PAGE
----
After four grueling days of non-stop and high-speed chess action, the final winners for the last FIDE chess tournament of 2021 have emerged.
The tournament was divided into two segments of rapid and blitz chess. It was further divided into an open section and a women’s section for each segment. Therefore, there were potentially four winners that could take home first-place trophies.
Each segment was played using the Swiss tournament format. The rapids segment had a time control of 15 minutes plus 10 seconds increment per move. The blitz segment had a time control of 3 minutes plus 2 seconds increment per move. The Rapid segment had a total of eleven rounds and the blitz segment had a total of seventeen rounds.
The rapids open segment was won by GM Nodirbek Abdusattorov of Uzbekistan. He became the youngest ever to become a world rapid chess champion. The women’s rapid section was won by Russian “Chess Queen” GM Alexandra Kosteniuk. The winner of the blitz open section was GM Maxime Vachier-Lagrave of France and the women’s blitz section was won by IM Bibisara Assaubayeva of Kazakhstan. Incredibly, both Abdusattorov and Assaubayeva are only 17 years old. It was up to 37-year-old Kostenuik and 31-year-old Lagrave to keep the honor of the veteran chess players intact.
On the men’s side, Abdusattorov won the Open rapid by beating GM Ian Nepomantchi of Russia in the second game of the tiebreaker playoffs. In the women’s section, rapid winner Kosteniuk has closed out a great year. Besides this win, she had also won the first-ever Women’s Chess World Cup in 2021.
During the final day, Vachier-Lagrave was able to overcome Polish hometown favorite Gm Jan-krzysztof Duda in another playoff match. This particular playoff featured two draws from the first two games. Vachier-Lagrave was finally able to secure victory through a positional advantage from a Ruy Lopez (Spanish Game) opening.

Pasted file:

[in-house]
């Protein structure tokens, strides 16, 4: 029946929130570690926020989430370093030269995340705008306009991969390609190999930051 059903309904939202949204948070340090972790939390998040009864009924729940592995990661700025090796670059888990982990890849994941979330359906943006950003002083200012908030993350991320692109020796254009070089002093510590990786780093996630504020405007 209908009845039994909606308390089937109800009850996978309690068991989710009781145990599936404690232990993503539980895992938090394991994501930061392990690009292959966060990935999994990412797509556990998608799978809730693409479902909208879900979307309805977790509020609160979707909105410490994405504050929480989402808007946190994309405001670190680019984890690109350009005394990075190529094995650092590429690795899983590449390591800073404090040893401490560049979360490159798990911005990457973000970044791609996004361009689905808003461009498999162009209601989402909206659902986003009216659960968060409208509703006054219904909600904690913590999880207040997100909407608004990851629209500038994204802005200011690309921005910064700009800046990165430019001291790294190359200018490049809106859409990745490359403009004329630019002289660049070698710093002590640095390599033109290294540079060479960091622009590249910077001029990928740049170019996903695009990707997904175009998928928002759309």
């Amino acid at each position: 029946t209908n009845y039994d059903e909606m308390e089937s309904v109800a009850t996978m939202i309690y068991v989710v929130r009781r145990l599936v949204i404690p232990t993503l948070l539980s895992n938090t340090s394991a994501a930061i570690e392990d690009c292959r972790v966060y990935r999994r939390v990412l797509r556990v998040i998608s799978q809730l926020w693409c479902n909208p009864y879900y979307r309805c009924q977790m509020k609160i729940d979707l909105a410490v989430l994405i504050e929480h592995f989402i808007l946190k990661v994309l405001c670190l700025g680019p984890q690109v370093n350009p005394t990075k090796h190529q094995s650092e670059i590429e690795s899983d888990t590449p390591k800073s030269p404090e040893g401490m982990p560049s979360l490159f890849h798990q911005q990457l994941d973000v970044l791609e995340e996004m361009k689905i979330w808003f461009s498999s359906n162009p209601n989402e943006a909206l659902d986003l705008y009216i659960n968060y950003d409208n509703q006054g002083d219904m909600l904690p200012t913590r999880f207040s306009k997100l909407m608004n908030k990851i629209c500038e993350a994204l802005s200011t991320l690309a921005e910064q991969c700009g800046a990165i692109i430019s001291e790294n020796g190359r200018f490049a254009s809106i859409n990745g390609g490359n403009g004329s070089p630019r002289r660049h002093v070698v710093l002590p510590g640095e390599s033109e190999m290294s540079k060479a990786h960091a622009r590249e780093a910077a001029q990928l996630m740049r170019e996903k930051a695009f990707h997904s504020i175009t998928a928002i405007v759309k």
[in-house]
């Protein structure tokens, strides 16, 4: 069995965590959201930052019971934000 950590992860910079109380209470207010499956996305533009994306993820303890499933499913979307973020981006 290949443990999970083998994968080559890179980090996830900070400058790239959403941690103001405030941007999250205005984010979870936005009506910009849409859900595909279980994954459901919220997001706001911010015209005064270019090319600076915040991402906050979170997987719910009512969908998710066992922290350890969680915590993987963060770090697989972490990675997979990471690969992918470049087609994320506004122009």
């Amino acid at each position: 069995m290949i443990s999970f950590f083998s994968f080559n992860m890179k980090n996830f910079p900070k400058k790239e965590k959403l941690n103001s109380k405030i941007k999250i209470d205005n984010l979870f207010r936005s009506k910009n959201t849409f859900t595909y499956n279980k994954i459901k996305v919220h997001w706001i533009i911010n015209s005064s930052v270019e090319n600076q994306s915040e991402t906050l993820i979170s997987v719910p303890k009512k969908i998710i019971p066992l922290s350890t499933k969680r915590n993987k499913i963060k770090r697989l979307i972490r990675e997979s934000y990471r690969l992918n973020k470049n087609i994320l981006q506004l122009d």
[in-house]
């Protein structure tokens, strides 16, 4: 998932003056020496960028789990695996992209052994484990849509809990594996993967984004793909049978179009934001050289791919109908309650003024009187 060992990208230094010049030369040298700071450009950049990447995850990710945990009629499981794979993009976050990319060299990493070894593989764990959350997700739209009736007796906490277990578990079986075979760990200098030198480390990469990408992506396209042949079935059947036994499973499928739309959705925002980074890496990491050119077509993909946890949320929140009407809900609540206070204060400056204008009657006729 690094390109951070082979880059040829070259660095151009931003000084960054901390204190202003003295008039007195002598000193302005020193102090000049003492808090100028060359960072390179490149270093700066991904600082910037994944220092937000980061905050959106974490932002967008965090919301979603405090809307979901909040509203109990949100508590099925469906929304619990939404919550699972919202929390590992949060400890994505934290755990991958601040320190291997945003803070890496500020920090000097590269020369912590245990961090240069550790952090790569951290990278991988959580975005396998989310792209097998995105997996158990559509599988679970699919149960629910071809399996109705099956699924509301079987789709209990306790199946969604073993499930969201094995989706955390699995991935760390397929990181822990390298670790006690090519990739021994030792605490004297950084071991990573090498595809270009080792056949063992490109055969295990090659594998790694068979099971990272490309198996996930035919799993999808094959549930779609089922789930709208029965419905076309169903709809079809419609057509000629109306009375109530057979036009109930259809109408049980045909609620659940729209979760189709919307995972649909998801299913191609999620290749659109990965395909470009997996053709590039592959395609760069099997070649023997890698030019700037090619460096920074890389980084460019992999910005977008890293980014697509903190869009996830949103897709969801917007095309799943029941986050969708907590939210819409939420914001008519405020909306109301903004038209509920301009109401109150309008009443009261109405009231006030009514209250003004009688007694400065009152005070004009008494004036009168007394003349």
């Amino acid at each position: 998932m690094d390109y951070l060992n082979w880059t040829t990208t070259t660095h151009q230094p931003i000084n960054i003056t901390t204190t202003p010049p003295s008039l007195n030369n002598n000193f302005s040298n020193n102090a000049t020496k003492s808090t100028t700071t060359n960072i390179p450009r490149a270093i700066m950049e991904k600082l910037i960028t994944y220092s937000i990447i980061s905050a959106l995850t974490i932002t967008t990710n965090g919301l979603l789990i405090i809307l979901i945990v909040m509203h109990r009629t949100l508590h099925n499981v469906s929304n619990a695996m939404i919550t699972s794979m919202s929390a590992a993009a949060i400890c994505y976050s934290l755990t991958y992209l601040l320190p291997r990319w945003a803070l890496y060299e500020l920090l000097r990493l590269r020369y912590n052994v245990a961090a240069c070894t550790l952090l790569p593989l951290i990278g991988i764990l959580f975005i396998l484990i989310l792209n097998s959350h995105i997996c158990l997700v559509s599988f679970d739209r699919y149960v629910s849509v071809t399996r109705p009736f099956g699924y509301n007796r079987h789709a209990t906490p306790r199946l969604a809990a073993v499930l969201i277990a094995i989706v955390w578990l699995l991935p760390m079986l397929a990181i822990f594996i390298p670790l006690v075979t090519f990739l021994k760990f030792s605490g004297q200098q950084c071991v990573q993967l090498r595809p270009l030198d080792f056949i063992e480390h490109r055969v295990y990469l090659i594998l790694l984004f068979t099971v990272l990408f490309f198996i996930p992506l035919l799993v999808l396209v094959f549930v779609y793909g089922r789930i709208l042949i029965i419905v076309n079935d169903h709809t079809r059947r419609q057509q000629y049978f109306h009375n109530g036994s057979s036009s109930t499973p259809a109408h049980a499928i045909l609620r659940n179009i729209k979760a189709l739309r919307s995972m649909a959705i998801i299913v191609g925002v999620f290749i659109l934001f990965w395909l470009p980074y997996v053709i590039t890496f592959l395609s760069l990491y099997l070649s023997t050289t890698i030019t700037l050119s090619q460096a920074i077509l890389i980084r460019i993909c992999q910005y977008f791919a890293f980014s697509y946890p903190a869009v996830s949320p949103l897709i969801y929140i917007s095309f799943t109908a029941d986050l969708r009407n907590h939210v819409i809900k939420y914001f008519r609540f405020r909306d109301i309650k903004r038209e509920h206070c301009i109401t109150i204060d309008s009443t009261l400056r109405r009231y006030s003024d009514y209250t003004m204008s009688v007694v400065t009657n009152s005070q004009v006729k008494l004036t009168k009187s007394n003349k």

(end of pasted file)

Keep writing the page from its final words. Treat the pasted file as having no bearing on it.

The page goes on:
The women’s blitz winner, Assaubayeva had a fantastic tournament. Even though she has not yet achieved the GrandMaster norm, she achieved a second-place finish in the women’s rapid the day before the blitz segment started. On the final day, she completely dominated the women’s world blitz segment. Essentially, Assaubayeva took the lead in the eighth round and kept it all the way until the very end.
Even though the victors celebrated with prizes and trophies, all did not go as smoothly for the tournament organizers. The first controversy occurred on the final day of the Rapid Opens when four players were tied on points. This group included reigning world champion Magnus Carlsen of Norway.
Tournament rules indicated that only two players could participate in the playoffs. These two players would be determined based on the strength of their opposition throughout the tournament. In a tie situation, this rule essentially punishes high-rated players and provides a boost for lower-rated players. Based on this regulation, Magnus Carlson and GM Fabiano Caruana were not allowed to participate in the playoffs which would determine the winner.
This unfortunate tiebreak rule was also in effect for the Blitz segment of the tournament. In this case, there were only three players who were tied for the lead. However, the world’s second highest-ranked player, Iranian-born Alireza Firouzja, was also not allowed to participate in the playoffs.
Ultimately, the world’s number 1 and number 2 classical chess players were excluded from playing for the title – even though they had earned the exact same number of points as the playoff contenders. Many in the chess community anticipate that this arcane rule will most certainly be restructured very soon. It will be interesting to see how tournament organizers handle tiebreakers and playoffs in upcoming chess events throughout the world.
But if the tournament organizers thought that this was their only headache, they were sorely mistaken. Another controversy occurred during the concluding day of the tournament. Professional player and chess streamer, GM Hikaru Nakamura of Team Solo Mid, announced that he had tested positive for Covid.
Although Nakamura was well-positioned on the leaderboards, he understandably withdrew from the tournament. It could have been possible that Nakamura had spread the virus to his opponents or others in the playing hall. After a lengthy delay to consider their options, the tournament organizers decided to proceed with the final day of the blitz event. It remains to be seen if anyone will test positive for Covid when they return to their home countries in the upcoming days.
Watching live, over-the-board chess events has proven to be very exciting for fans of the game. However, given the nature of the pandemic, even greater precautions should be in place for future live events.